Versace just recently launched the DV One Cruise limited edition watch that has what might be the most aggressive color scheme I have ever seen on a timepiece. The case is matte black ceramic, the bezel is blue aluminum, the dial is red and the strap is half purple and half blue. I’m not sure it all works, but maybe the Versace name will power it through. I am not a fan of non-uniform straps; I think it makes the watch look like a dysfunctional mess. I guess not all limited edition pieces can be winners…
One limited edition piece I am digging is the Graham Silverstone GMT. The watch has a carbon fiber dial featuring orange Arabic numerals, luminescent hands, the date at 7 o’clock and a GMT hand. The model is offered in two different versions, one with a 24-hour bezel and one with a knurled bezel and 24-hour interior ring; these 24-hour indicators are there for the second timezone function. Both versions have an exhibition caseback and will be made in a series of 15 pieces. The best part is the price tag of $3,995. That is some solid bang for your buck!
While Breitling is unquestionably one of my favorite brands, there are so many other companies in the watch industry that cannot go unnoticed. Lately, more than ever, I have found myself focusing on models and stories involving other brands, so I figured it would only make sense to change the name of my blog. Without a primary focus on Breitling, I will be able to discuss and elaborate on a greater range of topics that will be of intrigue to watch collectors and enthusiasts. I hope to blog more frequently now and keep people entertained with the latest and greatest in the world of watches. Thanks for following!
Along with the new name and look, there are also some new features including a Q&A section. Take a look around and don’t forget to “like” the Hourology Report facebook page and follow me on twitter.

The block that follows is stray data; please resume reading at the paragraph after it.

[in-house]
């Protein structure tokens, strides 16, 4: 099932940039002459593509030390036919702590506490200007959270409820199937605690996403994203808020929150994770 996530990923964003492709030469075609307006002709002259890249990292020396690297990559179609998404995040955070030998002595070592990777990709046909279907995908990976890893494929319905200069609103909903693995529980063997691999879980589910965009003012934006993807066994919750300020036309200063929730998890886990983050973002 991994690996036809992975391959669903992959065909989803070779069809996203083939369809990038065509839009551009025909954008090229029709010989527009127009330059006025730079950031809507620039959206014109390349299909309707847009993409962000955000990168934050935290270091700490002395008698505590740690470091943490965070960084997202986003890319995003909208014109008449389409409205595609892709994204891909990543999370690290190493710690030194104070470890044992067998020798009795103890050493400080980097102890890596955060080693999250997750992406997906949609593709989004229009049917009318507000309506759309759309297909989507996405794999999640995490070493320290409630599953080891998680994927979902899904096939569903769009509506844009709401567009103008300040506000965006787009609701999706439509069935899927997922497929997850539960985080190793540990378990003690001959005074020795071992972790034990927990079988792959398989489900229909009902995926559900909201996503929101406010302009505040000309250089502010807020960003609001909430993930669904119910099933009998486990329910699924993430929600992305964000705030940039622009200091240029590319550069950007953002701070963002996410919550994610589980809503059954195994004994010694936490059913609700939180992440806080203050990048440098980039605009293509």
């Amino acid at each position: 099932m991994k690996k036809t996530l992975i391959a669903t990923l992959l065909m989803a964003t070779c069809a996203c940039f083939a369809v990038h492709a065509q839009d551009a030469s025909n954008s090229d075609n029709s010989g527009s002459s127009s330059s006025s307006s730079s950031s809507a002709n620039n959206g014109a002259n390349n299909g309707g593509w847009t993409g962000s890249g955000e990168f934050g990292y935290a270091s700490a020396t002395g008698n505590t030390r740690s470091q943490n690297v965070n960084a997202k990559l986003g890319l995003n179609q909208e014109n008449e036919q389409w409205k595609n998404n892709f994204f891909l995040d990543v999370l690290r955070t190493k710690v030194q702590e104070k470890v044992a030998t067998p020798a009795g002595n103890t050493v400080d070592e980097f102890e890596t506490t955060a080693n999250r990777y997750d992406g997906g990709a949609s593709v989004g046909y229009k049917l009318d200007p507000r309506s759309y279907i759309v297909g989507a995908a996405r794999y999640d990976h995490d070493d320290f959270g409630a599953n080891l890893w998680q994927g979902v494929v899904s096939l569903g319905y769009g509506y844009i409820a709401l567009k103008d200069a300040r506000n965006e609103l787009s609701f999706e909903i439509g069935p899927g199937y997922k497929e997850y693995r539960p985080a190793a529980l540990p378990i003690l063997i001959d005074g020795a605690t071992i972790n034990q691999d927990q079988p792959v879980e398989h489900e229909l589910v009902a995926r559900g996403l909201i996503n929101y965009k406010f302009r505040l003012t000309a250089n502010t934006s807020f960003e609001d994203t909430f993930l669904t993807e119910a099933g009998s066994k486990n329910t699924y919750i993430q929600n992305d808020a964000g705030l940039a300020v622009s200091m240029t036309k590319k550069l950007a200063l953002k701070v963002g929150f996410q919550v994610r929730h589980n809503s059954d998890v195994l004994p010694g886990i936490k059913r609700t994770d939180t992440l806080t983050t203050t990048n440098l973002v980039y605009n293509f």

It looks like Richemont is coming up with some pretty awesome boutique edition models this summer. First it was IWC with a boutique exclusive Big Pilot Perpetual Calendar, and now it is Vacheron with a special edition stainless steel Overseas Perpetual Calendar.
The IWC Big Pilot Perpetual Calendar features a black dial with orange hands and orange numbers that really pop off of the black dial. The orange stitching on the black crocodile leather strap compliments the dial perfectly. The 46.2mm watch features an exhibition caseback and will be distributed in both the Las Vegas & Beverly Hills IWC boutiques. Only 250 pieces will be produced.
Vacheron Constantin’s boutique exclusive perpetual calendar will be distributed in their brand new US boutique on Madison Ave. in New York. The NYC store is Vacheron’s first boutique in the United States. It is only fitting that their initial special edition model screams USA. The boutique edition stainless steel Overseas Perpetual Chronograph has a blue dial, white luminescent hands and hourmarkers, and red chronograph hands. The strap is blue on the exterior and red on the interior. Doesn’t it just make you want to get up and yell “USA?” Only twenty pieces of the model will be produced.
There are some watches that I am absolutely in love with, but almost certainly will never be able to own because of the price tag. I am sure most watch enthusiasts are in the same boat. If I could afford a Patek Philippe 5970P, I would buy that bad boy and never take it off my wrist. There are several other pieces I feel the same way about.
One thing I never considered doing was getting a tattoo of one of my grail watches on my wrist since I am unable to afford it. Apparently somebody else did, however, and opted to have a diamond bezel, diamond hourmarker, pink dial Rolex tattooed to his wrist!!!
I am somewhat at a loss for words on this one and the idea of getting a watch tattooed to my wrist. It had to have been a bet gone terribly wrong, correct? Maybe the guy just could not afford a Rolex President and figured this was a way to have one that would never come off his wrist! If only it could tell time…